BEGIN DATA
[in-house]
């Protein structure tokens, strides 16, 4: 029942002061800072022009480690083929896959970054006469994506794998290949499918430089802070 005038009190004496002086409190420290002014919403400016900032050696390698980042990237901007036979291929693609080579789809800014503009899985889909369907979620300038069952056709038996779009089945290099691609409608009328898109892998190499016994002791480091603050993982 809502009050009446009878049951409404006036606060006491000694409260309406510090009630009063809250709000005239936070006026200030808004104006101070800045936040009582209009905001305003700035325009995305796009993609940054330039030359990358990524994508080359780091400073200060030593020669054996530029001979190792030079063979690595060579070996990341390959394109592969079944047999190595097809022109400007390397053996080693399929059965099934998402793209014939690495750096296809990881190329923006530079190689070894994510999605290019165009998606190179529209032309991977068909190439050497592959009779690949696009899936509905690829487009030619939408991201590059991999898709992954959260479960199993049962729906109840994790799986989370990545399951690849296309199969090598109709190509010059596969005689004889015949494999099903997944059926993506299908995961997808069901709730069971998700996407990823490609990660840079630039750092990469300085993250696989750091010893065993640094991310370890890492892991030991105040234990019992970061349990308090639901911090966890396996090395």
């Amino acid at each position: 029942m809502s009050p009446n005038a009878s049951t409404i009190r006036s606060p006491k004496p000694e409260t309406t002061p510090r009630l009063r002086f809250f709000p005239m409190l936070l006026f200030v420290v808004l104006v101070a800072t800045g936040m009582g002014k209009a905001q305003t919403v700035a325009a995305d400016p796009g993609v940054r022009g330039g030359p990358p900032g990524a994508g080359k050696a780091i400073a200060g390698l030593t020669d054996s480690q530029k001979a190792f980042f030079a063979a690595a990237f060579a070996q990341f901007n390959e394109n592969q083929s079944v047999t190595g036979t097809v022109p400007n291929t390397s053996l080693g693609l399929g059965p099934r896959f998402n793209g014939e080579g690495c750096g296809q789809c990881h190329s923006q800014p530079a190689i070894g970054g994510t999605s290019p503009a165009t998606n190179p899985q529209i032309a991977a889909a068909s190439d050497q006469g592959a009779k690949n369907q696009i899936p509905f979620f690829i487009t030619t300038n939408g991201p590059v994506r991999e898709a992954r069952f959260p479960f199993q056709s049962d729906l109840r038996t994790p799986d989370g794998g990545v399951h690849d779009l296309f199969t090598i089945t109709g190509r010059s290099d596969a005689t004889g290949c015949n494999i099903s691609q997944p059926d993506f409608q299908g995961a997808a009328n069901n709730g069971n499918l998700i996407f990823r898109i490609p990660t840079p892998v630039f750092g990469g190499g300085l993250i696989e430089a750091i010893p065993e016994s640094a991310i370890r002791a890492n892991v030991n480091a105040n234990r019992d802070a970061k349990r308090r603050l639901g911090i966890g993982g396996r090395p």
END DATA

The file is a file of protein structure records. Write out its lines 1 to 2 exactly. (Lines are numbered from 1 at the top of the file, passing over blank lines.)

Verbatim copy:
[in-house]
């Protein structure tokens, strides 16, 4: 029942002061800072022009480690083929896959970054006469994506794998290949499918430089802070 005038009190004496002086409190420290002014919403400016900032050696390698980042990237901007036979291929693609080579789809800014503009899985889909369907979620300038069952056709038996779009089945290099691609409608009328898109892998190499016994002791480091603050993982 809502009050009446009878049951409404006036606060006491000694409260309406510090009630009063809250709000005239936070006026200030808004104006101070800045936040009582209009905001305003700035325009995305796009993609940054330039030359990358990524994508080359780091400073200060030593020669054996530029001979190792030079063979690595060579070996990341390959394109592969079944047999190595097809022109400007390397053996080693399929059965099934998402793209014939690495750096296809990881190329923006530079190689070894994510999605290019165009998606190179529209032309991977068909190439050497592959009779690949696009899936509905690829487009030619939408991201590059991999898709992954959260479960199993049962729906109840994790799986989370990545399951690849296309199969090598109709190509010059596969005689004889015949494999099903997944059926993506299908995961997808069901709730069971998700996407990823490609990660840079630039750092990469300085993250696989750091010893065993640094991310370890890492892991030991105040234990019992970061349990308090639901911090966890396996090395």